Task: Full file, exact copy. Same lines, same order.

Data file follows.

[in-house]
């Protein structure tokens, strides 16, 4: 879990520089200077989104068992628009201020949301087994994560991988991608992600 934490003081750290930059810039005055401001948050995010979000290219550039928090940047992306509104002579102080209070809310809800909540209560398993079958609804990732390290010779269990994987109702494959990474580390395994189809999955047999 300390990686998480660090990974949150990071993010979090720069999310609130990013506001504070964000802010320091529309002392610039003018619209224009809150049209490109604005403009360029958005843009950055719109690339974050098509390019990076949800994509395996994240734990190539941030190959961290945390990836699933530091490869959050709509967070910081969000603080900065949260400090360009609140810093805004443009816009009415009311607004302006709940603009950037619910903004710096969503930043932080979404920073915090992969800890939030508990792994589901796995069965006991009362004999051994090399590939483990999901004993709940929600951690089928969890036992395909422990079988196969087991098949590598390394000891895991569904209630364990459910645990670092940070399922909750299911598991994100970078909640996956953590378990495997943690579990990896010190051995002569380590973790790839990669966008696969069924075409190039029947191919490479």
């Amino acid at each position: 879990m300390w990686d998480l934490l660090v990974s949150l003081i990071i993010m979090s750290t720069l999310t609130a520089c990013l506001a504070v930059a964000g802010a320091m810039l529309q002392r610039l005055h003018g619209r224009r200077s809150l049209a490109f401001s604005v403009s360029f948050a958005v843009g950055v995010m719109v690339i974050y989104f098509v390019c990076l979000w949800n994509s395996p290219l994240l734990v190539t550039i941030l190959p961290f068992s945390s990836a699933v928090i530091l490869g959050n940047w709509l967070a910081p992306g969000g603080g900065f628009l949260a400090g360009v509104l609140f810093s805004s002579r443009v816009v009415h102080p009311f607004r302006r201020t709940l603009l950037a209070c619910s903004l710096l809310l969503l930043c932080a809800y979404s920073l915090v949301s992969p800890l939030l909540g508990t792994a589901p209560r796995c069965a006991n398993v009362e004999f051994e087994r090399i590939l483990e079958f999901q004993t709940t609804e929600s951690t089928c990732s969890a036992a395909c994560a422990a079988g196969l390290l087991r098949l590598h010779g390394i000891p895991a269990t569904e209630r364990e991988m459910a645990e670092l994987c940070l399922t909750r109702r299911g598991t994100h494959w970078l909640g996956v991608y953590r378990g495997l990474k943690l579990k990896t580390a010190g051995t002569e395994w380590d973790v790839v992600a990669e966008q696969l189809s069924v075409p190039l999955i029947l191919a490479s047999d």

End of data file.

[in-house]
């Protein structure tokens, strides 16, 4: 879990520089200077989104068992628009201020949301087994994560991988991608992600 934490003081750290930059810039005055401001948050995010979000290219550039928090940047992306509104002579102080209070809310809800909540209560398993079958609804990732390290010779269990994987109702494959990474580390395994189809999955047999 300390990686998480660090990974949150990071993010979090720069999310609130990013506001504070964000802010320091529309002392610039003018619209224009809150049209490109604005403009360029958005843009950055719109690339974050098509390019990076949800994509395996994240734990190539941030190959961290945390990836699933530091490869959050709509967070910081969000603080900065949260400090360009609140810093805004443009816009009415009311607004302006709940603009950037619910903004710096969503930043932080979404920073915090992969800890939030508990792994589901796995069965006991009362004999051994090399590939483990999901004993709940929600951690089928969890036992395909422990079988196969087991098949590598390394000891895991569904209630364990459910645990670092940070399922909750299911598991994100970078909640996956953590378990495997943690579990990896010190051995002569380590973790790839990669966008696969069924075409190039029947191919490479």
């Amino acid at each position: 879990m300390w990686d998480l934490l660090v990974s949150l003081i990071i993010m979090s750290t720069l999310t609130a520089c990013l506001a504070v930059a964000g802010a320091m810039l529309q002392r610039l005055h003018g619209r224009r200077s809150l049209a490109f401001s604005v403009s360029f948050a958005v843009g950055v995010m719109v690339i974050y989104f098509v390019c990076l979000w949800n994509s395996p290219l994240l734990v190539t550039i941030l190959p961290f068992s945390s990836a699933v928090i530091l490869g959050n940047w709509l967070a910081p992306g969000g603080g900065f628009l949260a400090g360009v509104l609140f810093s805004s002579r443009v816009v009415h102080p009311f607004r302006r201020t709940l603009l950037a209070c619910s903004l710096l809310l969503l930043c932080a809800y979404s920073l915090v949301s992969p800890l939030l909540g508990t792994a589901p209560r796995c069965a006991n398993v009362e004999f051994e087994r090399i590939l483990e079958f999901q004993t709940t609804e929600s951690t089928c990732s969890a036992a395909c994560a422990a079988g196969l390290l087991r098949l590598h010779g390394i000891p895991a269990t569904e209630r364990e991988m459910a645990e670092l994987c940070l399922t909750r109702r299911g598991t994100h494959w970078l909640g996956v991608y953590r378990g495997l990474k943690l579990k990896t580390a010190g051995t002569e395994w380590d973790v790839v992600a990669e966008q696969l189809s069924v075409p190039l999955i029947l191919a490479s047999d």